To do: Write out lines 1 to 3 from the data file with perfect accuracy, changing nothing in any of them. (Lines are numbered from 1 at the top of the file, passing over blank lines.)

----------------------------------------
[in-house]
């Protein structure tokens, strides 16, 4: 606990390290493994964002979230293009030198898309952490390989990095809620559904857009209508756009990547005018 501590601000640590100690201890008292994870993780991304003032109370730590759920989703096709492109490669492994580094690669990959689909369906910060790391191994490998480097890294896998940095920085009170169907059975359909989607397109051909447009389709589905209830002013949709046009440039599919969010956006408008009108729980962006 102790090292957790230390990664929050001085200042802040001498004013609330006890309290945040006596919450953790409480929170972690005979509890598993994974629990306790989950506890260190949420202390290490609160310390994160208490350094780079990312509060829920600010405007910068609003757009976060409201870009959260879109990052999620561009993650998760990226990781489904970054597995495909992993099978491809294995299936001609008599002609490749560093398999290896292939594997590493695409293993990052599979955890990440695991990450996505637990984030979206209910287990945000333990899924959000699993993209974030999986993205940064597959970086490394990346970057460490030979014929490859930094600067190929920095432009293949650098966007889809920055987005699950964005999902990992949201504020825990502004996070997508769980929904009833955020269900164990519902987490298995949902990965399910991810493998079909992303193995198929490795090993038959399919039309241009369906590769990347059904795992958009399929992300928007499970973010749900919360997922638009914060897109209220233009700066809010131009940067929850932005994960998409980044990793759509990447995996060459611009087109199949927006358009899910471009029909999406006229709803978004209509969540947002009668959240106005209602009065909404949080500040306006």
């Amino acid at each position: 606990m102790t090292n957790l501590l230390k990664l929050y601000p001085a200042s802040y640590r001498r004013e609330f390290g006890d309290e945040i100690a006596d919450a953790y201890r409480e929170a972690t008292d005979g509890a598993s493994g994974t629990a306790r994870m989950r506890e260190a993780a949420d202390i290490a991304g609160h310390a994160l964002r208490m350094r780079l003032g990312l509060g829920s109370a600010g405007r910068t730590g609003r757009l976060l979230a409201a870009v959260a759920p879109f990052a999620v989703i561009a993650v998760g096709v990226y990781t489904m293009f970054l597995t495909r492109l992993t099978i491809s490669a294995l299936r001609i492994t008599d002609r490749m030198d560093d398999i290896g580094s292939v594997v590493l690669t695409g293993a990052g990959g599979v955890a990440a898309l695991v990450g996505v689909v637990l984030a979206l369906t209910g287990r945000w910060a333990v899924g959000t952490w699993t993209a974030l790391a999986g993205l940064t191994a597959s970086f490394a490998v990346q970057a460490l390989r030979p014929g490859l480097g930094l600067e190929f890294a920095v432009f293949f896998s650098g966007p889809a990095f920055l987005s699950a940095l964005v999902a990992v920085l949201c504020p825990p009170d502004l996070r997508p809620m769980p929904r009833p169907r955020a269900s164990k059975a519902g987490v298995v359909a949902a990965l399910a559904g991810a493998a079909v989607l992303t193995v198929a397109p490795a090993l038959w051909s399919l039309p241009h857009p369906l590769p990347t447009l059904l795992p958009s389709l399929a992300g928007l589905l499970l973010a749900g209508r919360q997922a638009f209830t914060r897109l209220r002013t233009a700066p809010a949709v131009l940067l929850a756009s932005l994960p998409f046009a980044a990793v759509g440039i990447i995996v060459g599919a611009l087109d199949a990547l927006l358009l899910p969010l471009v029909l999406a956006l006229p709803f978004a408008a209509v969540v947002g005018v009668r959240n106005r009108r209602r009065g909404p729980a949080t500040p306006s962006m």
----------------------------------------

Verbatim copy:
[in-house]
């Protein structure tokens, strides 16, 4: 606990390290493994964002979230293009030198898309952490390989990095809620559904857009209508756009990547005018 501590601000640590100690201890008292994870993780991304003032109370730590759920989703096709492109490669492994580094690669990959689909369906910060790391191994490998480097890294896998940095920085009170169907059975359909989607397109051909447009389709589905209830002013949709046009440039599919969010956006408008009108729980962006 102790090292957790230390990664929050001085200042802040001498004013609330006890309290945040006596919450953790409480929170972690005979509890598993994974629990306790989950506890260190949420202390290490609160310390994160208490350094780079990312509060829920600010405007910068609003757009976060409201870009959260879109990052999620561009993650998760990226990781489904970054597995495909992993099978491809294995299936001609008599002609490749560093398999290896292939594997590493695409293993990052599979955890990440695991990450996505637990984030979206209910287990945000333990899924959000699993993209974030999986993205940064597959970086490394990346970057460490030979014929490859930094600067190929920095432009293949650098966007889809920055987005699950964005999902990992949201504020825990502004996070997508769980929904009833955020269900164990519902987490298995949902990965399910991810493998079909992303193995198929490795090993038959399919039309241009369906590769990347059904795992958009399929992300928007499970973010749900919360997922638009914060897109209220233009700066809010131009940067929850932005994960998409980044990793759509990447995996060459611009087109199949927006358009899910471009029909999406006229709803978004209509969540947002009668959240106005209602009065909404949080500040306006």
């Amino acid at each position: 606990m102790t090292n957790l501590l230390k990664l929050y601000p001085a200042s802040y640590r001498r004013e609330f390290g006890d309290e945040i100690a006596d919450a953790y201890r409480e929170a972690t008292d005979g509890a598993s493994g994974t629990a306790r994870m989950r506890e260190a993780a949420d202390i290490a991304g609160h310390a994160l964002r208490m350094r780079l003032g990312l509060g829920s109370a600010g405007r910068t730590g609003r757009l976060l979230a409201a870009v959260a759920p879109f990052a999620v989703i561009a993650v998760g096709v990226y990781t489904m293009f970054l597995t495909r492109l992993t099978i491809s490669a294995l299936r001609i492994t008599d002609r490749m030198d560093d398999i290896g580094s292939v594997v590493l690669t695409g293993a990052g990959g599979v955890a990440a898309l695991v990450g996505v689909v637990l984030a979206l369906t209910g287990r945000w910060a333990v899924g959000t952490w699993t993209a974030l790391a999986g993205l940064t191994a597959s970086f490394a490998v990346q970057a460490l390989r030979p014929g490859l480097g930094l600067e190929f890294a920095v432009f293949f896998s650098g966007p889809a990095f920055l987005s699950a940095l964005v999902a990992v920085l949201c504020p825990p009170d502004l996070r997508p809620m769980p929904r009833p169907r955020a269900s164990k059975a519902g987490v298995v359909a949902a990965l399910a559904g991810a493998a079909v989607l992303t193995v198929a397109p490795a090993l038959w051909s399919l039309p241009h857009p369906l590769p990347t447009l059904l795992p958009s389709l399929a992300g928007l589905l499970l973010a749900g209508r919360q997922a638009f209830t914060r897109l209220r002013t233009a700066p809010a949709v131009l940067l929850a756009s932005l994960p998409f046009a980044a990793v759509g440039i990447i995996v060459g599919a611009l087109d199949a990547l927006l358009l899910p969010l471009v029909l999406a956006l006229p709803f978004a408008a209509v969540v947002g005018v009668r959240n106005r009108r209602r009065g909404p729980a949080t500040p306006s962006m």